• The slight delay between subject and verb holds a nanosecond of suspense.
  • The most important phrase, “is dead,” appears at the end, the point of greatest emphasis.

This rhetorical strategy of placing the most emphatic word in a sentence at the end is more than 2,000 years old, but it felt new to me until Shakespeare slapped me good and hard. It has the feel of a theory of reading and writing, that any phrase that appears near the end of a sentence, or a paragraph, or a chapter, will receive special attention. What we call a period, the Brits call a “full stop,” a better name because it focuses our attention on the effects of an ended sentence. All humor and most oratory is generated by the repetition of this single strategy. Got something good, kid? Put it at the end.

The best thing you can do, my fellow writers, is to examine a draft and underline the language that turns up at the end of sentences and paragraphs. Those are the potential hot spots in your story. Make sure a great phrase is not hiding somewhere in the middle. If you find one, drag it out to the light where we all can see it.

It must be said that Macbeth’s response to the news turns out to be much more famous than the message. “She should have died hereafter,” he says. “There would have been a time for such a word.” There’s some ambiguity here. Some scholars think he means that she would have died eventually in the natural order of things. But then this:

Tomorrow, and tomorrow, and tomorrow

Creeps in this petty pace from day to day,

To the last syllable of recorded time;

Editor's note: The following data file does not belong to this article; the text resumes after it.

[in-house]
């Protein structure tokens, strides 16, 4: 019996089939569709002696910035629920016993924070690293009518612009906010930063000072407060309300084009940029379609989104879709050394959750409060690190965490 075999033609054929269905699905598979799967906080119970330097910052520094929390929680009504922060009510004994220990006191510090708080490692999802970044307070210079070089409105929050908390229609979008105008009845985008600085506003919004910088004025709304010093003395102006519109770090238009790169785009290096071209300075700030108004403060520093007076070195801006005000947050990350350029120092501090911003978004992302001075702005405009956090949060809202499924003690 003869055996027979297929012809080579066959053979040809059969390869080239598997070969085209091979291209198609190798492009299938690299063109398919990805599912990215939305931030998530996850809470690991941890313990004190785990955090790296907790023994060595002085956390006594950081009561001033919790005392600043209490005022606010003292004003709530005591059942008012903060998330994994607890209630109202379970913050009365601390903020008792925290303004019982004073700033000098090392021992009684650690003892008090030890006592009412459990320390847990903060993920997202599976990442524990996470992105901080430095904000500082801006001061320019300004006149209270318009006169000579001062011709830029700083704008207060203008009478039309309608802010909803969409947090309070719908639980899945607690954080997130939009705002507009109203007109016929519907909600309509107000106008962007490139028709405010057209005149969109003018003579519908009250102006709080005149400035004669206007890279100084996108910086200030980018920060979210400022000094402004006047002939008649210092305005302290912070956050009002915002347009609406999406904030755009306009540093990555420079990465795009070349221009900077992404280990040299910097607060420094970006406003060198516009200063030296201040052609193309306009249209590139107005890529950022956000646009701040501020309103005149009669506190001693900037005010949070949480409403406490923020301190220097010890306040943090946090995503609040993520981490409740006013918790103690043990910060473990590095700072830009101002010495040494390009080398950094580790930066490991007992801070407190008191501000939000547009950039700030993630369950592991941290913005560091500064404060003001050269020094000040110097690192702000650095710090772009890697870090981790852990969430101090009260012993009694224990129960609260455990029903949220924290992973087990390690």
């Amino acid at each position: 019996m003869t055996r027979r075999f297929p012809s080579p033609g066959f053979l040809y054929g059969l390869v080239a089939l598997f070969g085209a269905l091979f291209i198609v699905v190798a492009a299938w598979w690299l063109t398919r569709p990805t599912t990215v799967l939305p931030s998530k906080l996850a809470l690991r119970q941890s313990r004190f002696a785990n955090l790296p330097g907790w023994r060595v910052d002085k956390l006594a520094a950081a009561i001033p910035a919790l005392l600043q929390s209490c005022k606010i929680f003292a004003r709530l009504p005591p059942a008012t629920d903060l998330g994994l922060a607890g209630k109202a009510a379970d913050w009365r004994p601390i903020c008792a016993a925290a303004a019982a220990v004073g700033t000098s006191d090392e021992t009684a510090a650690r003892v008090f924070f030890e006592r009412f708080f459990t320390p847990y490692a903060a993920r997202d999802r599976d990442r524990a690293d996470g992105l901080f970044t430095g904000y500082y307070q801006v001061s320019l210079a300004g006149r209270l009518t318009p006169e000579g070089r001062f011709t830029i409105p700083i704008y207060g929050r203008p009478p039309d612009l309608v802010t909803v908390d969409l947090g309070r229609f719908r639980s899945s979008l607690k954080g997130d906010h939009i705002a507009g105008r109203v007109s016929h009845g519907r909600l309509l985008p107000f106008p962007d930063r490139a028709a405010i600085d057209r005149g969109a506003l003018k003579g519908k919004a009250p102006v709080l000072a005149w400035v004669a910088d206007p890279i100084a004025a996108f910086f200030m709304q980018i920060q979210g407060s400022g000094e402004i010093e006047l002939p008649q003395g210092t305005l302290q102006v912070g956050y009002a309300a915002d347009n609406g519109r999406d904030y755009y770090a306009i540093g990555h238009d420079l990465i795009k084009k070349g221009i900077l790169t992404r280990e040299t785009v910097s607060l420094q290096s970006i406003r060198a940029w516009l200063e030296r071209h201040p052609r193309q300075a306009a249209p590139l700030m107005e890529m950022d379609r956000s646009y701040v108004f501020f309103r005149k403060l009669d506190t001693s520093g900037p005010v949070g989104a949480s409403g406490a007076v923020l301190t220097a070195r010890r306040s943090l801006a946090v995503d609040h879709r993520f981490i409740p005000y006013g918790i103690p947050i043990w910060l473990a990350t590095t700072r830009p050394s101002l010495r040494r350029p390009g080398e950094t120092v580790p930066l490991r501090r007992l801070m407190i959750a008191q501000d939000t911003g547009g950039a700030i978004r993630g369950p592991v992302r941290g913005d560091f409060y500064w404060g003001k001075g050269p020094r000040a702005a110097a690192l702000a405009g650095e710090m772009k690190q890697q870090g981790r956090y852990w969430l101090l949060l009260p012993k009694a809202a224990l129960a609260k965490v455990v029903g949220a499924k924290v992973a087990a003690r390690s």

And all our yesterdays have lighted fools

The way to dusty death. Out, out, brief candle!

Life’s but a walking shadow, a poor player

That struts and frets his hour upon the stage

And then is heard no more. It is a tale

Told by an idiot, full of sound and fury

Signifying nothing.

The poet has an advantage over the prose writer. Writers of prose can emphasize a word by placing it at the end of a sentence. The poet doubles down by placing a key word at the end of a line. These words end sentences: dusty death, brief candle, heard no more, signifying nothing. Now add the energy that comes with words at the end of lines: tomorrow, day, time, fools, candle, poor player, upon the stage, a tale, sound and fury, signifying nothing.

Another great writer named William – Faulkner – recognized in “sound and fury” a perfect title for one of his most famous novels, in part a tale told by an “idiot.” Perhaps in my senescence I will teach a semester course on those 10 lines: one week devoted to one line.

There is so much to discover here:

  • All the words that define, mention, or measure time.
  • The repetition – even of simple words like “and” – that have a tick tock quality to them, signifying the passage of time.
  • The contrast between images of darkness and light.
  • The alliterations in petty/pace, dusty/death, tale/told, sound/signifying.
  • The words that refer to language and storytelling: such as syllable, recorded, tale.
  • The self-referential allusion to stagecraft.

In the end, what does it all signify? Nothing. Everything.

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Roy Peter Clark has taught writing at Poynter to students of all ages since 1979. He has served the Institute as its first full-time faculty…
Roy Peter Clark